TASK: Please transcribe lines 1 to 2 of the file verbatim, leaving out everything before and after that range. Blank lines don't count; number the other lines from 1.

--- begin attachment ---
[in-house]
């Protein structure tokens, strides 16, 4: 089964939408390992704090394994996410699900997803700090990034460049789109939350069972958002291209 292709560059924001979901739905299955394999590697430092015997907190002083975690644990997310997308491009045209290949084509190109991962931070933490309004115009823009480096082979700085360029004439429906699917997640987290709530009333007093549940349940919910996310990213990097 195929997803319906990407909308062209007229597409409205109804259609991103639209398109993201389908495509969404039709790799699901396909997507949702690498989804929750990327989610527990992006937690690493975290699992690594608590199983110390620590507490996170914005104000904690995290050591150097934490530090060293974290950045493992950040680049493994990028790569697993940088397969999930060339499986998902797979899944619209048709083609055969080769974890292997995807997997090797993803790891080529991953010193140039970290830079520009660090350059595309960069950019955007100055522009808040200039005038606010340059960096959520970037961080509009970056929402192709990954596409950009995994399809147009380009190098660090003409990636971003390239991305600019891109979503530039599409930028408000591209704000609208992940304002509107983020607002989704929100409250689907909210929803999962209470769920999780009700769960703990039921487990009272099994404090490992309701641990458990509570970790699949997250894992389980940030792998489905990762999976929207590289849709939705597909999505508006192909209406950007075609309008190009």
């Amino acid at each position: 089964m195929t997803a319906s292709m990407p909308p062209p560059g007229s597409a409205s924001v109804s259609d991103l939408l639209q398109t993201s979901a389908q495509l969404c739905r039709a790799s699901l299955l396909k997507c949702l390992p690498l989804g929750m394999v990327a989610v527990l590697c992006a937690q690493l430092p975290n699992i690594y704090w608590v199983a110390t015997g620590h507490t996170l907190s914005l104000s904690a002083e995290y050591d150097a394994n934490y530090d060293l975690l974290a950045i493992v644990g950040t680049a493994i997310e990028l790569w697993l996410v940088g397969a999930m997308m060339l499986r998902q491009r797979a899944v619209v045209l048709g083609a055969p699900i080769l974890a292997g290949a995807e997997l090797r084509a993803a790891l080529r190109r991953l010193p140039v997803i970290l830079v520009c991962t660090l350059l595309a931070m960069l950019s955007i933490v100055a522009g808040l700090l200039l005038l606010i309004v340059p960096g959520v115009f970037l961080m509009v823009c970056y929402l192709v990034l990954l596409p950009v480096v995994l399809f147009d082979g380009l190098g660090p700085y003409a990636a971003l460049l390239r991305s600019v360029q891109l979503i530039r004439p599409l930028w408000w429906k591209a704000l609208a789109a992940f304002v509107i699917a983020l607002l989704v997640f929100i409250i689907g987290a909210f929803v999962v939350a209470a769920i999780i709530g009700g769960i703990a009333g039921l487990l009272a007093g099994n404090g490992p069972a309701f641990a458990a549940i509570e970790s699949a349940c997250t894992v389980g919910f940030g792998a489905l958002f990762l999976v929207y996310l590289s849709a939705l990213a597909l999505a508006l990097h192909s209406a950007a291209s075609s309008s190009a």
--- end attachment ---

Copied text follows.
[in-house]
């Protein structure tokens, strides 16, 4: 089964939408390992704090394994996410699900997803700090990034460049789109939350069972958002291209 292709560059924001979901739905299955394999590697430092015997907190002083975690644990997310997308491009045209290949084509190109991962931070933490309004115009823009480096082979700085360029004439429906699917997640987290709530009333007093549940349940919910996310990213990097 195929997803319906990407909308062209007229597409409205109804259609991103639209398109993201389908495509969404039709790799699901396909997507949702690498989804929750990327989610527990992006937690690493975290699992690594608590199983110390620590507490996170914005104000904690995290050591150097934490530090060293974290950045493992950040680049493994990028790569697993940088397969999930060339499986998902797979899944619209048709083609055969080769974890292997995807997997090797993803790891080529991953010193140039970290830079520009660090350059595309960069950019955007100055522009808040200039005038606010340059960096959520970037961080509009970056929402192709990954596409950009995994399809147009380009190098660090003409990636971003390239991305600019891109979503530039599409930028408000591209704000609208992940304002509107983020607002989704929100409250689907909210929803999962209470769920999780009700769960703990039921487990009272099994404090490992309701641990458990509570970790699949997250894992389980940030792998489905990762999976929207590289849709939705597909999505508006192909209406950007075609309008190009």